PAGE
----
Nigeria’s COVID-19 Cases Hit 56,388

Health officials wear protective gear to tend to Lassa fever patients at the Institute of Lassa Fever Research and Control in Irrua Specialist Teaching Hospital in Irrua, Edo State, midwest Nigeria, on March 6, 2018. – Nigeria is battling on two fronts against an unprecedented outbreak of Lassa fever, a cousin of Ebola, that has already killed 110 people in 2018. Even as doctors are grappling to contain the threat, health watchdogs are struggling to understand why the deadly virus has spread so dramatically. The Nigeria Centre for Disease Control (NCDC) has confirmed 353 Lassa cases since January 1, 2018, compared with 143 cases for the whole of 2017. (Photo by PIUS UTOMI EKPEI / AFP)

The novel coronavirus (COVID-19) has infected a total of 56,388 persons in Nigeria to date, the country’s health agency has revealed.

The Nigeria Centre for Disease Control (NCDC), in an update on Twitter at midnight on Monday, also said the death toll from the pandemic in Nigeria jumped to 1, 083.

It stated that one new fatality raised the death toll to 1,083.

The agency said 132 new cases of COVID-19, the disease caused by the coronavirus, were recorded across Nigeria on Monday, Sept. 14.

According to the NCDC, the new cases now bring the number of confirmed infections in the country to 56,388.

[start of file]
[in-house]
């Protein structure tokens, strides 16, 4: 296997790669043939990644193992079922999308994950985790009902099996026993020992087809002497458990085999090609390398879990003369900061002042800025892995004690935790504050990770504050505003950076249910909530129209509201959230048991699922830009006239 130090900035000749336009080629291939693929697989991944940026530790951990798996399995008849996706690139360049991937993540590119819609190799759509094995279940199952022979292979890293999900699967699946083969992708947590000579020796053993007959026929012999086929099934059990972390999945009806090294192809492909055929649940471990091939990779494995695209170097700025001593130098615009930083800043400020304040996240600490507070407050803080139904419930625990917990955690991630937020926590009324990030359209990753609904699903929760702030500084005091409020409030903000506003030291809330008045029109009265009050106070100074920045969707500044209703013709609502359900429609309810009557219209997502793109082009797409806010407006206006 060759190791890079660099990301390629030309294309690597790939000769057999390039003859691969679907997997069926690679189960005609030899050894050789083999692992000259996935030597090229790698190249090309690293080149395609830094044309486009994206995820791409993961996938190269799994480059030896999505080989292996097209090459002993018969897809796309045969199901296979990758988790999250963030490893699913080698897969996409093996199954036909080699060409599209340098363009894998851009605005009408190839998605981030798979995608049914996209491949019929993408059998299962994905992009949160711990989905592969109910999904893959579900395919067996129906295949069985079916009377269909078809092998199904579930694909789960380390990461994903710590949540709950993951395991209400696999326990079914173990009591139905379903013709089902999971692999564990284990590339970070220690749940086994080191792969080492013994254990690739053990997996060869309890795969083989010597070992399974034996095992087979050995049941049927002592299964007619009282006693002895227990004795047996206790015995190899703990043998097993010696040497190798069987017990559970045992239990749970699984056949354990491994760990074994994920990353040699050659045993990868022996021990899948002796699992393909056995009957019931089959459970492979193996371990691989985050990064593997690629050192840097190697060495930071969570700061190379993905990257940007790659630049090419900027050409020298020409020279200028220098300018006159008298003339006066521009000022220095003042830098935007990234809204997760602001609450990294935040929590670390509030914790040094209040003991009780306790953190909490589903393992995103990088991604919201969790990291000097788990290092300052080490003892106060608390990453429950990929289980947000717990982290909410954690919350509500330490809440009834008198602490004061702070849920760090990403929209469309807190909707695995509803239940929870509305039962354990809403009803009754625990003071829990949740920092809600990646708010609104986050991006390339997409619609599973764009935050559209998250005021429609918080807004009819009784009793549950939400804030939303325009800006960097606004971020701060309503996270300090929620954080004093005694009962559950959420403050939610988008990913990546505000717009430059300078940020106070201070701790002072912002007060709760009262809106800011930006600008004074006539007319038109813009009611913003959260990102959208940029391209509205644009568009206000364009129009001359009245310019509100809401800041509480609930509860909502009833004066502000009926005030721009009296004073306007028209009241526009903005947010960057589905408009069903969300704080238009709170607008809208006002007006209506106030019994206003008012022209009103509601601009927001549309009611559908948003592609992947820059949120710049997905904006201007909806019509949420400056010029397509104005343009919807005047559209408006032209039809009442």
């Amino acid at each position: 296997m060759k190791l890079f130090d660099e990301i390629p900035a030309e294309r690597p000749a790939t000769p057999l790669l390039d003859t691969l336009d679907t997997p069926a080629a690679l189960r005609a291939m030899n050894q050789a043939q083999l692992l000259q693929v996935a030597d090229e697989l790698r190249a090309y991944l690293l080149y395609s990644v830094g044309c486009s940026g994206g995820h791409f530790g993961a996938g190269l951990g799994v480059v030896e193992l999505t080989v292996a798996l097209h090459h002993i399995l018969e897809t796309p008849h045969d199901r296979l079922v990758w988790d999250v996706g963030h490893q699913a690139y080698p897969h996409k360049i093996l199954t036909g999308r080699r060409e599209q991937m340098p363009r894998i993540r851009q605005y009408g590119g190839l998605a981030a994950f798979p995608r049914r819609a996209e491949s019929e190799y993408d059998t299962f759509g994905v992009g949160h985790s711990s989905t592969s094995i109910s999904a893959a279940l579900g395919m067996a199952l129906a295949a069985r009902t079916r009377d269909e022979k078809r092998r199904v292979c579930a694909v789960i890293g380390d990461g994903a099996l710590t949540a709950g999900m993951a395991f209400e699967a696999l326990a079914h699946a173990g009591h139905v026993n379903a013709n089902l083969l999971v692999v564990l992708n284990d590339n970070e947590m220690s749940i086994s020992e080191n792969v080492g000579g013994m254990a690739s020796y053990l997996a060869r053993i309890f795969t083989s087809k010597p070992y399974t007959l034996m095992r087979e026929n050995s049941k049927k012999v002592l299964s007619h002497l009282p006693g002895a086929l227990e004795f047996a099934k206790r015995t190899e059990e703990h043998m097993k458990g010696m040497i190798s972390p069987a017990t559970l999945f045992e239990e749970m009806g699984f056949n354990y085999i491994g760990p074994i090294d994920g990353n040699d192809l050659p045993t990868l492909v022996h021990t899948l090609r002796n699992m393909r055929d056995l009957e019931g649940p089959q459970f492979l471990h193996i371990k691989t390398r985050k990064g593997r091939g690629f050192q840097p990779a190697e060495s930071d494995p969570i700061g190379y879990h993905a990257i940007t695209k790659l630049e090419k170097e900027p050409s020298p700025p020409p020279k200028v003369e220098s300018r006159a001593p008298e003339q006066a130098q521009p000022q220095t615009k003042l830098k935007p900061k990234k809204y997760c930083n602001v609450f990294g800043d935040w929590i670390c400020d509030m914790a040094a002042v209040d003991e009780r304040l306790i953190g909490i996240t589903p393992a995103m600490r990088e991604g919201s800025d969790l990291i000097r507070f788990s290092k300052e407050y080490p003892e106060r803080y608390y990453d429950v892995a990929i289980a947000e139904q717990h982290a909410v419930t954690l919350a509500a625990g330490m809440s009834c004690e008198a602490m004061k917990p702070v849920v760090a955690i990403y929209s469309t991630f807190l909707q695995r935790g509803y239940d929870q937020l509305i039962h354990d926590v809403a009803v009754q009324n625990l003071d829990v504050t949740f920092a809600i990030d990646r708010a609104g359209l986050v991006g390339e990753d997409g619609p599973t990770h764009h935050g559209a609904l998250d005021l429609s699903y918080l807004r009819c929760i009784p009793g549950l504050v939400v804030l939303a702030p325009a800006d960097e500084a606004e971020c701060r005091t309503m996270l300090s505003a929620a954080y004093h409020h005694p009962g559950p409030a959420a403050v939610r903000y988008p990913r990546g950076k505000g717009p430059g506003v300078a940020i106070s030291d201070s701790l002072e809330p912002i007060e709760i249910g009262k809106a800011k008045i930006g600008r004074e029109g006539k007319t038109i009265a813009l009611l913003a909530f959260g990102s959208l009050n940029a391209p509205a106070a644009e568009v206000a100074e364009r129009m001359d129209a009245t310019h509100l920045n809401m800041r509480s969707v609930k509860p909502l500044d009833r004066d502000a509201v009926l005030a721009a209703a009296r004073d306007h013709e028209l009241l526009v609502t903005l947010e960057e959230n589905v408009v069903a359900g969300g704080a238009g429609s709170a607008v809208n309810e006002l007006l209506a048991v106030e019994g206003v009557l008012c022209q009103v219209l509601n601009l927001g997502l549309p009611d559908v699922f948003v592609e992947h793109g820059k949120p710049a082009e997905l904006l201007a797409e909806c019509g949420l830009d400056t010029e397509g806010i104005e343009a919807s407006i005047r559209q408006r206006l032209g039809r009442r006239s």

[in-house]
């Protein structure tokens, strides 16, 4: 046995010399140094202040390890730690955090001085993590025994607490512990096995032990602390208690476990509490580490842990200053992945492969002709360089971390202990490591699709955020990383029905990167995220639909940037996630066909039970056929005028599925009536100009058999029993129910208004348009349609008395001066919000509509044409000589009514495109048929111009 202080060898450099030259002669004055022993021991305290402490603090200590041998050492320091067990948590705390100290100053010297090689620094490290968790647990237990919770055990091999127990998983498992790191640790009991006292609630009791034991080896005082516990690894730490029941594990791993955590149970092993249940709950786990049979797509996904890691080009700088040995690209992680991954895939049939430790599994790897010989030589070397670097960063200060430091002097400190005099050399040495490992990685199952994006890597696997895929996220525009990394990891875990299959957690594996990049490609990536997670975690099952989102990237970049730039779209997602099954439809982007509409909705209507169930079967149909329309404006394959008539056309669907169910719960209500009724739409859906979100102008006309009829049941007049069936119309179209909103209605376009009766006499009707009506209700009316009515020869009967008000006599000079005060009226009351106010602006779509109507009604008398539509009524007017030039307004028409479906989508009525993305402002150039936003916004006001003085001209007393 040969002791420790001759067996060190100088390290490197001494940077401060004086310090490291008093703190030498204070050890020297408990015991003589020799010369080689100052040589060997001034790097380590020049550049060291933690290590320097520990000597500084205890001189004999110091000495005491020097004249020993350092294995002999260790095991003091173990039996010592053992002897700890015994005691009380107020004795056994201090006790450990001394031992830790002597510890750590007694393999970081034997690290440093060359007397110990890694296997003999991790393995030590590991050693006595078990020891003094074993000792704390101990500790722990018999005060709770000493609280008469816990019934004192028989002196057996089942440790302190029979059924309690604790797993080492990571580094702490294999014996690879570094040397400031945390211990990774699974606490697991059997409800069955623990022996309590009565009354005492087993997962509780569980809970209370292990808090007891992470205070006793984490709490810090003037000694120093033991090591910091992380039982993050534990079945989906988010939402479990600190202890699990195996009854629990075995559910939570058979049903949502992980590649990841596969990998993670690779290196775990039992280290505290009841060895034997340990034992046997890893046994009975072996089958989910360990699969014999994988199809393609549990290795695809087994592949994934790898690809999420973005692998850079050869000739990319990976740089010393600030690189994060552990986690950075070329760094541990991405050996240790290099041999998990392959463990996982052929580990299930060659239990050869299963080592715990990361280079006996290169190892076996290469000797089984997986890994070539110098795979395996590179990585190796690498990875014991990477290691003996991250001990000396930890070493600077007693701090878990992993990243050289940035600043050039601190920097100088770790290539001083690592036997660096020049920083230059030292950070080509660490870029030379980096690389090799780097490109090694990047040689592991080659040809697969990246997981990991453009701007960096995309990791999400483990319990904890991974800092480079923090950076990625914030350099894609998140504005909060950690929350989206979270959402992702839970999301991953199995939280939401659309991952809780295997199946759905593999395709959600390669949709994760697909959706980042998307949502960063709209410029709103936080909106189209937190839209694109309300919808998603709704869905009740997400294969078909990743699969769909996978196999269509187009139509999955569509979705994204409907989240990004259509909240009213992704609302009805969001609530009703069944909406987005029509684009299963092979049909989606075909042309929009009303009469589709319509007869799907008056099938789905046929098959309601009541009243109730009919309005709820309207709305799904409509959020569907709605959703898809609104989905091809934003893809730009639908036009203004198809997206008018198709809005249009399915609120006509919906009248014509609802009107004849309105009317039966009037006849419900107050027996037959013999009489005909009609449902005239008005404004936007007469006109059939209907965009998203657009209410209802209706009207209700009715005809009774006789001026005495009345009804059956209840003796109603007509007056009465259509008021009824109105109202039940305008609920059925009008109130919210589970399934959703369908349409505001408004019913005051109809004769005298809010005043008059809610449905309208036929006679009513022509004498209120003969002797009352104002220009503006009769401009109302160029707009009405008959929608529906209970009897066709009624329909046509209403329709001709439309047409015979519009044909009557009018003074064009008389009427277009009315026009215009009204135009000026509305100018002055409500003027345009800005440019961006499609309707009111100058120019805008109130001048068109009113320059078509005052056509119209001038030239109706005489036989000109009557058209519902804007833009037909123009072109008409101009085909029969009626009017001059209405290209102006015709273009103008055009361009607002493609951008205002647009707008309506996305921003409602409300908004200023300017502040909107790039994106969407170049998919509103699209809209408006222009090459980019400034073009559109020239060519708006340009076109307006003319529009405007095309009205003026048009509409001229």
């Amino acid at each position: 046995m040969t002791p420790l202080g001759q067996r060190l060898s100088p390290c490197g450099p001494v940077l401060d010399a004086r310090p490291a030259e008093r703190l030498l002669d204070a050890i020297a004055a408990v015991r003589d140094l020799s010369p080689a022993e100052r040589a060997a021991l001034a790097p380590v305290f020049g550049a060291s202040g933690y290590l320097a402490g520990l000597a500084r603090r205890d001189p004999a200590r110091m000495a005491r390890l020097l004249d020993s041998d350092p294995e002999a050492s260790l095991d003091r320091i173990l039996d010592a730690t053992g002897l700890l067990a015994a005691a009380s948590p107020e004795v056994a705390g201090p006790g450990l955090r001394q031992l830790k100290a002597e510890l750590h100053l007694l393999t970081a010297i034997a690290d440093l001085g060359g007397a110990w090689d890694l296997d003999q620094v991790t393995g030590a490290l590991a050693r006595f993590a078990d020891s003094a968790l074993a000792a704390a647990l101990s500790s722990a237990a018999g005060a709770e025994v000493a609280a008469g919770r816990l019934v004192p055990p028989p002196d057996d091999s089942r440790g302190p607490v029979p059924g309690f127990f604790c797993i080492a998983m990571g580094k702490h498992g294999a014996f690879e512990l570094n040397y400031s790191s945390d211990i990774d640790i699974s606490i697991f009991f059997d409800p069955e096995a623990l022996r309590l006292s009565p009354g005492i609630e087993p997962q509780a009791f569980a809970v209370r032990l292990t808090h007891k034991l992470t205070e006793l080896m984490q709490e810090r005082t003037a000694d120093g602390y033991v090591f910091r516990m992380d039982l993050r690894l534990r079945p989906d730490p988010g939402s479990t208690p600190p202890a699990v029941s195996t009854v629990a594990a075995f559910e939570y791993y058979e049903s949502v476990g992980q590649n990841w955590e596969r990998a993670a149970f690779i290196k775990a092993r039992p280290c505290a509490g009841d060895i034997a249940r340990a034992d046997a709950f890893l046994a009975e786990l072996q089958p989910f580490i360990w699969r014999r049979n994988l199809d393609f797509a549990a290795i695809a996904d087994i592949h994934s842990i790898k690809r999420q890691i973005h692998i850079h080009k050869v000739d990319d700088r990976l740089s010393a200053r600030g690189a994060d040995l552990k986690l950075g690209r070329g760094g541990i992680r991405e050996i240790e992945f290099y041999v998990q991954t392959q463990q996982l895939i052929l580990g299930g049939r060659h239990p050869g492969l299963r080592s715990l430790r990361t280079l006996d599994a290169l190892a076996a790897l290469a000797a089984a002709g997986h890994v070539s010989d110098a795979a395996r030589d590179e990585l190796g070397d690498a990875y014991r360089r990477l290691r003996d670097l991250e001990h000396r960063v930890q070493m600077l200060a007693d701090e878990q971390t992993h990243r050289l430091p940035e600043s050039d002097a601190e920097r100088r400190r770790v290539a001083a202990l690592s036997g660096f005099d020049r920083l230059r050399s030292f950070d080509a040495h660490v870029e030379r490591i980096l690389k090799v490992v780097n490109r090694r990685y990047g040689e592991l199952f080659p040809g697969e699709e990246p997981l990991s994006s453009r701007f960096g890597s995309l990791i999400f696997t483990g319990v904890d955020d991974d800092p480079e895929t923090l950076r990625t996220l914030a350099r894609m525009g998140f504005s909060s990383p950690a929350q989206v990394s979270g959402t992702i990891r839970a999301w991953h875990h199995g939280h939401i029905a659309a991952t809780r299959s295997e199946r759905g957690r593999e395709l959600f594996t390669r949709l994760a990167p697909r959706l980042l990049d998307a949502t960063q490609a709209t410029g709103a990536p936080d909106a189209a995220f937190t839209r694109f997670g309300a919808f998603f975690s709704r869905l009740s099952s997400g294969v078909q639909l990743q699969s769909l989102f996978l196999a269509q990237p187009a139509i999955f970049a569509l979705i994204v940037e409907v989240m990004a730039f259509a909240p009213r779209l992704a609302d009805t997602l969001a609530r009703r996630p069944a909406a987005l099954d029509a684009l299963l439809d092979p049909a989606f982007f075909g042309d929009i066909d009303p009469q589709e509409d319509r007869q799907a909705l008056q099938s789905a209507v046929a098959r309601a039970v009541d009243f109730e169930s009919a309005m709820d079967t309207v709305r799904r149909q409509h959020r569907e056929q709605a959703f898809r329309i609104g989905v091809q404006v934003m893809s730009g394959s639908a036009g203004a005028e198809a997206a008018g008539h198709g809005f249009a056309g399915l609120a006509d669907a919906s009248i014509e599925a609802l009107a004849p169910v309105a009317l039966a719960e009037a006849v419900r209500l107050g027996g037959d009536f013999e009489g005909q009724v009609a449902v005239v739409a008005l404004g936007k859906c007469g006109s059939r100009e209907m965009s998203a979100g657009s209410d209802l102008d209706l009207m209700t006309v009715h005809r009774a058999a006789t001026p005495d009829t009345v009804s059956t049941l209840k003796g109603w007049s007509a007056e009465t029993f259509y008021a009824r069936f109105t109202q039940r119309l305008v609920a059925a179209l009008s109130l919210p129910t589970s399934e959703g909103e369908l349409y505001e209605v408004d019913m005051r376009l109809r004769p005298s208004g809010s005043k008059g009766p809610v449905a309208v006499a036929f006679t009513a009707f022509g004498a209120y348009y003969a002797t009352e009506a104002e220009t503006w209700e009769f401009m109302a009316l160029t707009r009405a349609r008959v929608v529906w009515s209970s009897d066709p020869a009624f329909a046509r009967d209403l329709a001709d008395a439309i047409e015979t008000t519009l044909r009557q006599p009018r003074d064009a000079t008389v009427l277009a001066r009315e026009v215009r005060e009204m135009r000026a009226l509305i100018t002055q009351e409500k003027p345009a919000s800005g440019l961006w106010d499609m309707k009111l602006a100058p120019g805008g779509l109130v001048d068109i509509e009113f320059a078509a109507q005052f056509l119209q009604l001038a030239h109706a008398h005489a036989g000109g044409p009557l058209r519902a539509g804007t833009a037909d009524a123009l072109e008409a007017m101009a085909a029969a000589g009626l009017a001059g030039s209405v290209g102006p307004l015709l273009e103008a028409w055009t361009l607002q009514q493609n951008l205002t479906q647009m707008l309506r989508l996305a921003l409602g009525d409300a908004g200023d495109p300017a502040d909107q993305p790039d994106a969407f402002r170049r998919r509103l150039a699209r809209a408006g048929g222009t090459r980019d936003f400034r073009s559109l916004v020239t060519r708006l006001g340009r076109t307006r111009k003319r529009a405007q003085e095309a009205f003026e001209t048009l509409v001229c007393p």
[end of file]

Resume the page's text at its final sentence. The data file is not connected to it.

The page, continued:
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It noted that 185 people had been treated and had recovered from the virus, bringing the nation’s number of recovery to 44,337.

Lagos State had the highest number of recorded cases on Monday with 52, Gombe State followed with 27 cases and Plateau State came next with 17 cases.

The other states were Kwara-10, Enugu-9 , Ogun-9 , Katsina-3 , Ekiti-2 , Bauchi-1 , Osun-1 and Rivers-1.

The NCDC said that as at Sept. 14, 132 new confirmed cases and one death were recorded in the country.

“Till date, 56388 cases have been confirmed, 44337 cases have been discharged and 1083 deaths have been recorded in 36 states and the Federal Capital Territory,”It said.

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Meanwhile, the agency said that it was critical for Nigerians to take responsibility to maintain the gains achieved in the nation’s response to COVID-19, to reduce the risk of a spike in cases as international flights resume.

“We have updated the self-isolation guideline to reflect the current protocol for return travellers, this can be accessed on our website – Every returning traveller must carry out a COVID-19 test, after seven days of self-isolation, it stated.

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